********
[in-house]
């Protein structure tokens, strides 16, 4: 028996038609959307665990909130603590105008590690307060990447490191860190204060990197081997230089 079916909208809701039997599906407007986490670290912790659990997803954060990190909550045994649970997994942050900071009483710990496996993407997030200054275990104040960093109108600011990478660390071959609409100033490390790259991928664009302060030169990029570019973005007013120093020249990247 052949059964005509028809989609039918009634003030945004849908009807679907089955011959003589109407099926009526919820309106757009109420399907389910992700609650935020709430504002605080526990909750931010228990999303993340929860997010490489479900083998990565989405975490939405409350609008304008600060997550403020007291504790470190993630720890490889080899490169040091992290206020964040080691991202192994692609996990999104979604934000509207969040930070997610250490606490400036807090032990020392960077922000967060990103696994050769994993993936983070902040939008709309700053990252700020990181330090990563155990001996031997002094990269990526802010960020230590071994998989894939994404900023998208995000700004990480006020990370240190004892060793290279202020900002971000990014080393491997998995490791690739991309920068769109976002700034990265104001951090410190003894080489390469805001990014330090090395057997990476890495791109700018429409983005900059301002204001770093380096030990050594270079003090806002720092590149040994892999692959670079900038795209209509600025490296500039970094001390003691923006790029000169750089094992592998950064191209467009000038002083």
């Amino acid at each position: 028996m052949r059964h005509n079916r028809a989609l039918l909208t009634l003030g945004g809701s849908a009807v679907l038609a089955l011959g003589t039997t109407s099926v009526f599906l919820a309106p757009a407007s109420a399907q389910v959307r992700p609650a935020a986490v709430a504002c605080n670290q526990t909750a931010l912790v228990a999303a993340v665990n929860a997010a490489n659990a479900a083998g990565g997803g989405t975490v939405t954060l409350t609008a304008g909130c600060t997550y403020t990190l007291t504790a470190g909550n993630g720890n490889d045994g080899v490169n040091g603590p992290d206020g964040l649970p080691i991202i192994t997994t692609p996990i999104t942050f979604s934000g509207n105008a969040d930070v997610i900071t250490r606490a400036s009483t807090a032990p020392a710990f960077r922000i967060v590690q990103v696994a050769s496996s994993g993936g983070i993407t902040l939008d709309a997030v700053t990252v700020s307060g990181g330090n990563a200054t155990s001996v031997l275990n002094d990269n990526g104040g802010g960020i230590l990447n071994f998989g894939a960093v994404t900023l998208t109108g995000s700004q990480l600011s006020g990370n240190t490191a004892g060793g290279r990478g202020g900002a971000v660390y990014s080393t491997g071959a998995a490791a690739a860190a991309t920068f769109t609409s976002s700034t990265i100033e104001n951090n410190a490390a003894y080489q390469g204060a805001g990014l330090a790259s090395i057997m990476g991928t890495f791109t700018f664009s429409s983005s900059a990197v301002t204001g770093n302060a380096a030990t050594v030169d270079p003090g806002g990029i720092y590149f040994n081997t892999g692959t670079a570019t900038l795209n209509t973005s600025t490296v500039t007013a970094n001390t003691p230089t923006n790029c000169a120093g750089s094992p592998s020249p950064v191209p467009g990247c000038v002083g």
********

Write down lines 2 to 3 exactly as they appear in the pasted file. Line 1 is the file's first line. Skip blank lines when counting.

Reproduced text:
């Protein structure tokens, strides 16, 4: 028996038609959307665990909130603590105008590690307060990447490191860190204060990197081997230089 079916909208809701039997599906407007986490670290912790659990997803954060990190909550045994649970997994942050900071009483710990496996993407997030200054275990104040960093109108600011990478660390071959609409100033490390790259991928664009302060030169990029570019973005007013120093020249990247 052949059964005509028809989609039918009634003030945004849908009807679907089955011959003589109407099926009526919820309106757009109420399907389910992700609650935020709430504002605080526990909750931010228990999303993340929860997010490489479900083998990565989405975490939405409350609008304008600060997550403020007291504790470190993630720890490889080899490169040091992290206020964040080691991202192994692609996990999104979604934000509207969040930070997610250490606490400036807090032990020392960077922000967060990103696994050769994993993936983070902040939008709309700053990252700020990181330090990563155990001996031997002094990269990526802010960020230590071994998989894939994404900023998208995000700004990480006020990370240190004892060793290279202020900002971000990014080393491997998995490791690739991309920068769109976002700034990265104001951090410190003894080489390469805001990014330090090395057997990476890495791109700018429409983005900059301002204001770093380096030990050594270079003090806002720092590149040994892999692959670079900038795209209509600025490296500039970094001390003691923006790029000169750089094992592998950064191209467009000038002083």
């Amino acid at each position: 028996m052949r059964h005509n079916r028809a989609l039918l909208t009634l003030g945004g809701s849908a009807v679907l038609a089955l011959g003589t039997t109407s099926v009526f599906l919820a309106p757009a407007s109420a399907q389910v959307r992700p609650a935020a986490v709430a504002c605080n670290q526990t909750a931010l912790v228990a999303a993340v665990n929860a997010a490489n659990a479900a083998g990565g997803g989405t975490v939405t954060l409350t609008a304008g909130c600060t997550y403020t990190l007291t504790a470190g909550n993630g720890n490889d045994g080899v490169n040091g603590p992290d206020g964040l649970p080691i991202i192994t997994t692609p996990i999104t942050f979604s934000g509207n105008a969040d930070v997610i900071t250490r606490a400036s009483t807090a032990p020392a710990f960077r922000i967060v590690q990103v696994a050769s496996s994993g993936g983070i993407t902040l939008d709309a997030v700053t990252v700020s307060g990181g330090n990563a200054t155990s001996v031997l275990n002094d990269n990526g104040g802010g960020i230590l990447n071994f998989g894939a960093v994404t900023l998208t109108g995000s700004q990480l600011s006020g990370n240190t490191a004892g060793g290279r990478g202020g900002a971000v660390y990014s080393t491997g071959a998995a490791a690739a860190a991309t920068f769109t609409s976002s700034t990265i100033e104001n951090n410190a490390a003894y080489q390469g204060a805001g990014l330090a790259s090395i057997m990476g991928t890495f791109t700018f664009s429409s983005s900059a990197v301002t204001g770093n302060a380096a030990t050594v030169d270079p003090g806002g990029i720092y590149f040994n081997t892999g692959t670079a570019t900038l795209n209509t973005s600025t490296v500039t007013a970094n001390t003691p230089t923006n790029c000169a120093g750089s094992p592998s020249p950064v191209p467009g990247c000038v002083g």